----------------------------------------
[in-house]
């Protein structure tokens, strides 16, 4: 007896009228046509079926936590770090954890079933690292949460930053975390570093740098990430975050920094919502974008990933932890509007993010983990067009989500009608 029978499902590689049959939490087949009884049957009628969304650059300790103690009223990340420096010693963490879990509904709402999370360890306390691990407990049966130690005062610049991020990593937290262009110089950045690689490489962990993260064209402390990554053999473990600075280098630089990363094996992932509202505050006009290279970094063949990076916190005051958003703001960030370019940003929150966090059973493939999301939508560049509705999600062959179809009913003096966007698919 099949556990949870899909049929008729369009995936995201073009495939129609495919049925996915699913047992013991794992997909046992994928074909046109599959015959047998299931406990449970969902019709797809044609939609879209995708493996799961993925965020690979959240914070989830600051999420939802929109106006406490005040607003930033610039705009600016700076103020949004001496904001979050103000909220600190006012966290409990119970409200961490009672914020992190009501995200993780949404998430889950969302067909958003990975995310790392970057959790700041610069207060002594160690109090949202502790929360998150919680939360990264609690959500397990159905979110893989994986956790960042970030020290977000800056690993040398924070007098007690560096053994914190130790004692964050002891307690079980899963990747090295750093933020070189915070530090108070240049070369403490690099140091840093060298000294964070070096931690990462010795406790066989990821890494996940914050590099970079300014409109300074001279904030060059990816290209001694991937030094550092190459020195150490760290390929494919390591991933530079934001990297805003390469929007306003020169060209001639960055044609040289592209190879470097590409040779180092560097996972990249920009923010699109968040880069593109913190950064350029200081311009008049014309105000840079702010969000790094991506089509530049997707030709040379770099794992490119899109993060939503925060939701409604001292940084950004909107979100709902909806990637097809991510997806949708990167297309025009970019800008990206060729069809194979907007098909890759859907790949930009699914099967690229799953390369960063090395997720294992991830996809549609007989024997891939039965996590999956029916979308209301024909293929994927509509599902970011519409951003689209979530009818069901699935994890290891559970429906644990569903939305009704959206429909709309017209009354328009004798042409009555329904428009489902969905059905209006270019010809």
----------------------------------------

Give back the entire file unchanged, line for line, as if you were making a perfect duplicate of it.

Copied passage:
[in-house]
């Protein structure tokens, strides 16, 4: 007896009228046509079926936590770090954890079933690292949460930053975390570093740098990430975050920094919502974008990933932890509007993010983990067009989500009608 029978499902590689049959939490087949009884049957009628969304650059300790103690009223990340420096010693963490879990509904709402999370360890306390691990407990049966130690005062610049991020990593937290262009110089950045690689490489962990993260064209402390990554053999473990600075280098630089990363094996992932509202505050006009290279970094063949990076916190005051958003703001960030370019940003929150966090059973493939999301939508560049509705999600062959179809009913003096966007698919 099949556990949870899909049929008729369009995936995201073009495939129609495919049925996915699913047992013991794992997909046992994928074909046109599959015959047998299931406990449970969902019709797809044609939609879209995708493996799961993925965020690979959240914070989830600051999420939802929109106006406490005040607003930033610039705009600016700076103020949004001496904001979050103000909220600190006012966290409990119970409200961490009672914020992190009501995200993780949404998430889950969302067909958003990975995310790392970057959790700041610069207060002594160690109090949202502790929360998150919680939360990264609690959500397990159905979110893989994986956790960042970030020290977000800056690993040398924070007098007690560096053994914190130790004692964050002891307690079980899963990747090295750093933020070189915070530090108070240049070369403490690099140091840093060298000294964070070096931690990462010795406790066989990821890494996940914050590099970079300014409109300074001279904030060059990816290209001694991937030094550092190459020195150490760290390929494919390591991933530079934001990297805003390469929007306003020169060209001639960055044609040289592209190879470097590409040779180092560097996972990249920009923010699109968040880069593109913190950064350029200081311009008049014309105000840079702010969000790094991506089509530049997707030709040379770099794992490119899109993060939503925060939701409604001292940084950004909107979100709902909806990637097809991510997806949708990167297309025009970019800008990206060729069809194979907007098909890759859907790949930009699914099967690229799953390369960063090395997720294992991830996809549609007989024997891939039965996590999956029916979308209301024909293929994927509509599902970011519409951003689209979530009818069901699935994890290891559970429906644990569903939305009704959206429909709309017209009354328009004798042409009555329904428009489902969905059905209006270019010809």